Monday, May 19, 2008

The Blueberry Murder

I’ve worn glasses ever since my family complained that two tablespoons of chili powder should not be confused with two teaspoons. But until this month, I didn’t need them to pass the Department of Motor Vehicles eye test.

My new license restriction is an official acknowledgement that like most people over 45, my eyesight is deteriorating. My optometrist also claims everyone eventually develops cataracts if they live long enough. And the good news is….?

Fortunately, there are some great “reading industry” developments for aging eyes. The new HarperLuxe line of books, for example, features easier-to-read 14-point type (as opposed to the normal 11-point). They look like normal paperbacks so you don’t have to lug around a 16-point LARGE TYPE hardcover announcing weak eyesight, which appeals to the vain, aging Baby Boomers among us.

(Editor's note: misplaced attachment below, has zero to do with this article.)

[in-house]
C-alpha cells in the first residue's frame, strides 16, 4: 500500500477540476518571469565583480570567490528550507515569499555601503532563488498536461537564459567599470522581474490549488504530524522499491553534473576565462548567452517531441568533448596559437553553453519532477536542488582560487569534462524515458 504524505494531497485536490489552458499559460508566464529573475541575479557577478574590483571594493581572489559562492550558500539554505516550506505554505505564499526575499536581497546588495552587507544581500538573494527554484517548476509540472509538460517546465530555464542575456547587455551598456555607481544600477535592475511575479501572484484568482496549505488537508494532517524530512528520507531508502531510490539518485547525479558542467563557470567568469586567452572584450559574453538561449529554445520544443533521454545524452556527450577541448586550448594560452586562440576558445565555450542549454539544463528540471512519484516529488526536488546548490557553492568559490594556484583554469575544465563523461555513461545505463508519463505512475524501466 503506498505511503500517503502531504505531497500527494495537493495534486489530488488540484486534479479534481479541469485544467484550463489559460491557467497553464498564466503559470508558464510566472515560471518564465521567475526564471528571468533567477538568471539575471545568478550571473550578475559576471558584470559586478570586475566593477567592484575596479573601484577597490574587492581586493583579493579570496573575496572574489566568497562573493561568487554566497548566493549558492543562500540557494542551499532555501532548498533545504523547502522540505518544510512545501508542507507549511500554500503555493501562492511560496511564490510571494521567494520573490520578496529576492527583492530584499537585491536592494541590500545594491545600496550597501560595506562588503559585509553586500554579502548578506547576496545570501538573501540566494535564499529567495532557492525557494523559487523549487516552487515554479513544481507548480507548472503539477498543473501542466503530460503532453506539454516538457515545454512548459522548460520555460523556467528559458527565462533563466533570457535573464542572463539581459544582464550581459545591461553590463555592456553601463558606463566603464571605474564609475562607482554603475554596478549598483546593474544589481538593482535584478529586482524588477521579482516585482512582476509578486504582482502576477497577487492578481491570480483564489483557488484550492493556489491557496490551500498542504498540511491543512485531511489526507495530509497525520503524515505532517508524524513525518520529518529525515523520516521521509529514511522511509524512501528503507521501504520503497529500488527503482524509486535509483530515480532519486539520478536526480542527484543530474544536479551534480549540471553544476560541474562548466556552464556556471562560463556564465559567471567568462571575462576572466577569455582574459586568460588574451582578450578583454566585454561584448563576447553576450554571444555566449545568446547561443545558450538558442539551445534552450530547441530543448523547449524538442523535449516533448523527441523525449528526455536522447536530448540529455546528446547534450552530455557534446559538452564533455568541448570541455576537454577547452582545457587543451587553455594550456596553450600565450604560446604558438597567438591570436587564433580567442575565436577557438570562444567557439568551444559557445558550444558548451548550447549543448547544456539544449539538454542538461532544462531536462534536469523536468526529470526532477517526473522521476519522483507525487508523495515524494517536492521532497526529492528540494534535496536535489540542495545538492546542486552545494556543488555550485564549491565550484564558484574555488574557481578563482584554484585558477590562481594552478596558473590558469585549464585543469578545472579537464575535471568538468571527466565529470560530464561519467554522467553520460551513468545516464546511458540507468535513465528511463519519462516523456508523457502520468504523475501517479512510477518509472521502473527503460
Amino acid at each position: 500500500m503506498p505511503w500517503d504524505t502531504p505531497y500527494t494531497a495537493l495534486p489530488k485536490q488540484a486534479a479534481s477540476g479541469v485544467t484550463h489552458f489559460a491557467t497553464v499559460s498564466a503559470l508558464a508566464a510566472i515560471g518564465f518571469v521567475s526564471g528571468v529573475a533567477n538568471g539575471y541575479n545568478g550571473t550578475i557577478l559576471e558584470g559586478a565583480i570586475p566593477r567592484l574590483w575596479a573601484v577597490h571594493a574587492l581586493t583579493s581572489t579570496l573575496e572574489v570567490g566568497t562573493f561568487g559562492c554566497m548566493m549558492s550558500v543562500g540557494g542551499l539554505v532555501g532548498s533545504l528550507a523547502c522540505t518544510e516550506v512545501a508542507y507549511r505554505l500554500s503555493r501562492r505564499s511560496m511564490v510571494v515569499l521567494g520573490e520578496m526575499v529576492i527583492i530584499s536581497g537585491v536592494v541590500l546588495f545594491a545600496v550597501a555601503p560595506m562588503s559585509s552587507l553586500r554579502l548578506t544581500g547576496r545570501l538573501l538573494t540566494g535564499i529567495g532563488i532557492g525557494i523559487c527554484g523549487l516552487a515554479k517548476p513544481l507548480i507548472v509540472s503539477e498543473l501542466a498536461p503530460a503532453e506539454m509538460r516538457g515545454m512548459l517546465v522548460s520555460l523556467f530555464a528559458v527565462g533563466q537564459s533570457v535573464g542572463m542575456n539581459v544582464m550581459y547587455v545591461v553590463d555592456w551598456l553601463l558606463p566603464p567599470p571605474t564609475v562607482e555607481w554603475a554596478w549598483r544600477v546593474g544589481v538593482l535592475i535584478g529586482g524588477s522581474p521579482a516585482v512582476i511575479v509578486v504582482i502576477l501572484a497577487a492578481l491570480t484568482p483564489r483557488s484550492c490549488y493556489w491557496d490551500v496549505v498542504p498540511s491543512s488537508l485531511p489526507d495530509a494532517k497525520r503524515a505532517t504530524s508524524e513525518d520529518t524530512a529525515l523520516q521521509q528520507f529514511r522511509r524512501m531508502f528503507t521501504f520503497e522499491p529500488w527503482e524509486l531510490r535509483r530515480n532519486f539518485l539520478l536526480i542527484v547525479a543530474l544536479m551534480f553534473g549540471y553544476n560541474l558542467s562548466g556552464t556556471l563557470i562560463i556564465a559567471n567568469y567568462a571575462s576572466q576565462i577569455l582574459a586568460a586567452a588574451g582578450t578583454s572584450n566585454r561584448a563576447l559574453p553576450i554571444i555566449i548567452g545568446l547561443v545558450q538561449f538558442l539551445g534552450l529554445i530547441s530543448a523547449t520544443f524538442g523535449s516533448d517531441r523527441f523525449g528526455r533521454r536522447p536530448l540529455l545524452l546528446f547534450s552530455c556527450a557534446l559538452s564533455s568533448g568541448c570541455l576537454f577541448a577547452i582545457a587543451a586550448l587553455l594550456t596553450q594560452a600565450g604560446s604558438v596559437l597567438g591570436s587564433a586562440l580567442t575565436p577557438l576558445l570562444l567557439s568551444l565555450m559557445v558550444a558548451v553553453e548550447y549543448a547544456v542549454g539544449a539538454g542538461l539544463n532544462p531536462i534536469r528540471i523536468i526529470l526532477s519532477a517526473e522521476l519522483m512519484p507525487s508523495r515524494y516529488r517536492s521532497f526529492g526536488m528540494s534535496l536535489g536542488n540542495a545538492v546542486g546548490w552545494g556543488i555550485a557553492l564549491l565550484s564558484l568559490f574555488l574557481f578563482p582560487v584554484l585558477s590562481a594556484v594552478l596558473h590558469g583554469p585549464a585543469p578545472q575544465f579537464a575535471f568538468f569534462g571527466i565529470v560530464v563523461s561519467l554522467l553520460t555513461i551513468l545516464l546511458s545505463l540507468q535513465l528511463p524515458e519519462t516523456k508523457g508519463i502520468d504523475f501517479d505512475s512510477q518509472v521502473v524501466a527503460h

The Sony Reader and Amazon Kindle handheld digital book devices (which enable you to download books for a fee) also offer the option to enlarge word size.

Products like these make it easier for people to keep reading books (important to writers like me) and also to deal with the reality of failing eyesight. Though for most of us, it still takes something like my cooking disaster before we’ll admit it. For my aunt, it came the day she thwacked the fly swatter on the kitchen table only to have my uncle announce: “MaryAnn, you just killed a blueberry.”

That story always makes me laugh. But now I truly understand why she murdered a blueberry. Do you have a similar "crime" to confess?


Hallie said...

HA HA! It's nice to have a good laugh in the morning.

Yes, well, there was the time I went outside to cut some flowers and found, when I got out there, that I was holding a corkscrew instead of a garden shears. I realize that it's not just that I can't see--I no longer LOOK.

Kaye said...

The blueberry is hilarious, Pat! I'm at a great stage right now, sight-wise. I'm near-sighted, like really near-sighted. But, my eyes are tending toward farsightedness, as they do with, ugh, age. So---my nearsightedness is getting less! I asked the doc if I would eventually have perfect vision, but he assured me I wouldn't live that long.

Thanks for the post!